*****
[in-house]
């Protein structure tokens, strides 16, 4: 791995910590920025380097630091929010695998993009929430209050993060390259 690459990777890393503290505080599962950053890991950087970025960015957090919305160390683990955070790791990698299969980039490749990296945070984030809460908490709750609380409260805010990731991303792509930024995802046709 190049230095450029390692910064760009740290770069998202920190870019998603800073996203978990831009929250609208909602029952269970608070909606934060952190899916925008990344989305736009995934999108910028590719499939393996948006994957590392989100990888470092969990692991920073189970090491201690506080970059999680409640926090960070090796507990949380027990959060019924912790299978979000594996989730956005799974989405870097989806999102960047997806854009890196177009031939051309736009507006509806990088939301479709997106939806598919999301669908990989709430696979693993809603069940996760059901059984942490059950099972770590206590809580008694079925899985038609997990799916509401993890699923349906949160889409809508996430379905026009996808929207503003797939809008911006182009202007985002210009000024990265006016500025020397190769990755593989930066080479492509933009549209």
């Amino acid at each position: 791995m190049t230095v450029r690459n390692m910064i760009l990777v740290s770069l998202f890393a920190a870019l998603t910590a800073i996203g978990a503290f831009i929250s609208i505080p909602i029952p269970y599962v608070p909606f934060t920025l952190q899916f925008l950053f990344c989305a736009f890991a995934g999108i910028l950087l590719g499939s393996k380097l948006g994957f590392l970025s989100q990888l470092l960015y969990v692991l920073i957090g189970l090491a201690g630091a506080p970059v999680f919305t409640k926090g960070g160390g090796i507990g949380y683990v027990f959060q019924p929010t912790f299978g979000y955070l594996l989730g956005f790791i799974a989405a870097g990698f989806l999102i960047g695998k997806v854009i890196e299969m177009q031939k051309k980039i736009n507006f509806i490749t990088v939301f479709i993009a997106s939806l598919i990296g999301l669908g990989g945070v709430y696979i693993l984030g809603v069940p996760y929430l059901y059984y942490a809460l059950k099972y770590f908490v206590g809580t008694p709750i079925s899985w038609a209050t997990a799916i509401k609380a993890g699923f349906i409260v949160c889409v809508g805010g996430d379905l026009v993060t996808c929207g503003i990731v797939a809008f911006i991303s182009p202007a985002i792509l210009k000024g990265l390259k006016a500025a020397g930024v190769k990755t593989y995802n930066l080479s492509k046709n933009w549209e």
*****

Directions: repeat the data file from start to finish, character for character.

[in-house]
């Protein structure tokens, strides 16, 4: 791995910590920025380097630091929010695998993009929430209050993060390259 690459990777890393503290505080599962950053890991950087970025960015957090919305160390683990955070790791990698299969980039490749990296945070984030809460908490709750609380409260805010990731991303792509930024995802046709 190049230095450029390692910064760009740290770069998202920190870019998603800073996203978990831009929250609208909602029952269970608070909606934060952190899916925008990344989305736009995934999108910028590719499939393996948006994957590392989100990888470092969990692991920073189970090491201690506080970059999680409640926090960070090796507990949380027990959060019924912790299978979000594996989730956005799974989405870097989806999102960047997806854009890196177009031939051309736009507006509806990088939301479709997106939806598919999301669908990989709430696979693993809603069940996760059901059984942490059950099972770590206590809580008694079925899985038609997990799916509401993890699923349906949160889409809508996430379905026009996808929207503003797939809008911006182009202007985002210009000024990265006016500025020397190769990755593989930066080479492509933009549209």
């Amino acid at each position: 791995m190049t230095v450029r690459n390692m910064i760009l990777v740290s770069l998202f890393a920190a870019l998603t910590a800073i996203g978990a503290f831009i929250s609208i505080p909602i029952p269970y599962v608070p909606f934060t920025l952190q899916f925008l950053f990344c989305a736009f890991a995934g999108i910028l950087l590719g499939s393996k380097l948006g994957f590392l970025s989100q990888l470092l960015y969990v692991l920073i957090g189970l090491a201690g630091a506080p970059v999680f919305t409640k926090g960070g160390g090796i507990g949380y683990v027990f959060q019924p929010t912790f299978g979000y955070l594996l989730g956005f790791i799974a989405a870097g990698f989806l999102i960047g695998k997806v854009i890196e299969m177009q031939k051309k980039i736009n507006f509806i490749t990088v939301f479709i993009a997106s939806l598919i990296g999301l669908g990989g945070v709430y696979i693993l984030g809603v069940p996760y929430l059901y059984y942490a809460l059950k099972y770590f908490v206590g809580t008694p709750i079925s899985w038609a209050t997990a799916i509401k609380a993890g699923f349906i409260v949160c889409v809508g805010g996430d379905l026009v993060t996808c929207g503003i990731v797939a809008f911006i991303s182009p202007a985002i792509l210009k000024g990265l390259k006016a500025a020397g930024v190769k990755t593989y995802n930066l080479s492509k046709n933009w549209e």